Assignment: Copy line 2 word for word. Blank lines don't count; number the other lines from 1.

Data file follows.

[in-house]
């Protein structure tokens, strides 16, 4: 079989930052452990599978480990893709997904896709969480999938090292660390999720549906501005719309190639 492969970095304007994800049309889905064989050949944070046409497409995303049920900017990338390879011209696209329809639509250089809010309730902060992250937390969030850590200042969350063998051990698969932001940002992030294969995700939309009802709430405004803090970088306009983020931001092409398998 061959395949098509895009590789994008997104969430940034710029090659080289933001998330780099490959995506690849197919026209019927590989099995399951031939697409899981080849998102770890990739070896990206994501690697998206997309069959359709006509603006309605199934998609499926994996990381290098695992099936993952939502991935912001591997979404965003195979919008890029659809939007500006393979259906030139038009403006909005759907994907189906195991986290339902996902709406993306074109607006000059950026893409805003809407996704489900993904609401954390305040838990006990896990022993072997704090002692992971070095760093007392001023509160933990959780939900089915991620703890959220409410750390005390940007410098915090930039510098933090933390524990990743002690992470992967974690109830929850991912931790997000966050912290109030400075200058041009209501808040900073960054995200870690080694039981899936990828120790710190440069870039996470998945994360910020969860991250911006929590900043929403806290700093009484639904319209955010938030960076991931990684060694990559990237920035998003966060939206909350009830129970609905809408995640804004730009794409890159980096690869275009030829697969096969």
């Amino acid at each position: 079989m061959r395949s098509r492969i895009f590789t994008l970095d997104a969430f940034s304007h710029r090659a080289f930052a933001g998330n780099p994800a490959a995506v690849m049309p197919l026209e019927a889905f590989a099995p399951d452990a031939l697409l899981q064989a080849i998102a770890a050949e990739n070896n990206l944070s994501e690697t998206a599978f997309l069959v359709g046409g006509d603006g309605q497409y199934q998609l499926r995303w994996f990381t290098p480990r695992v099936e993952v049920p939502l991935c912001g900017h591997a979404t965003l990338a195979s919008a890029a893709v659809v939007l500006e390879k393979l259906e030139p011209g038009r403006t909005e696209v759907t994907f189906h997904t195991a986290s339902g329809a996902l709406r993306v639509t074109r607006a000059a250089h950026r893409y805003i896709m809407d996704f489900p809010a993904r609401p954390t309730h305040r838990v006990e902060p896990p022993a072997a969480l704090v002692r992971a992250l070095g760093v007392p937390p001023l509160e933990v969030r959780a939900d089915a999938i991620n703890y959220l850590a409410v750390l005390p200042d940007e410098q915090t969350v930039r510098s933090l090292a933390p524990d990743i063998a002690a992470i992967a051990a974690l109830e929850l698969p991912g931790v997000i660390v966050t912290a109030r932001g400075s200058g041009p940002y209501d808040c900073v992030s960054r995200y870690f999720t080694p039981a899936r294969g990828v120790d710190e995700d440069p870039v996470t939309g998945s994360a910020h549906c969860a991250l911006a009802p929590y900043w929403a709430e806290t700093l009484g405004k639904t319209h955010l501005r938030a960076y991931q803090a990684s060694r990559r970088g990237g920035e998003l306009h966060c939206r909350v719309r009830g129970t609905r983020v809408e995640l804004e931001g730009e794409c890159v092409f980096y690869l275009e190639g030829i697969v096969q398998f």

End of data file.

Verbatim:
């Protein structure tokens, strides 16, 4: 079989930052452990599978480990893709997904896709969480999938090292660390999720549906501005719309190639 492969970095304007994800049309889905064989050949944070046409497409995303049920900017990338390879011209696209329809639509250089809010309730902060992250937390969030850590200042969350063998051990698969932001940002992030294969995700939309009802709430405004803090970088306009983020931001092409398998 061959395949098509895009590789994008997104969430940034710029090659080289933001998330780099490959995506690849197919026209019927590989099995399951031939697409899981080849998102770890990739070896990206994501690697998206997309069959359709006509603006309605199934998609499926994996990381290098695992099936993952939502991935912001591997979404965003195979919008890029659809939007500006393979259906030139038009403006909005759907994907189906195991986290339902996902709406993306074109607006000059950026893409805003809407996704489900993904609401954390305040838990006990896990022993072997704090002692992971070095760093007392001023509160933990959780939900089915991620703890959220409410750390005390940007410098915090930039510098933090933390524990990743002690992470992967974690109830929850991912931790997000966050912290109030400075200058041009209501808040900073960054995200870690080694039981899936990828120790710190440069870039996470998945994360910020969860991250911006929590900043929403806290700093009484639904319209955010938030960076991931990684060694990559990237920035998003966060939206909350009830129970609905809408995640804004730009794409890159980096690869275009030829697969096969």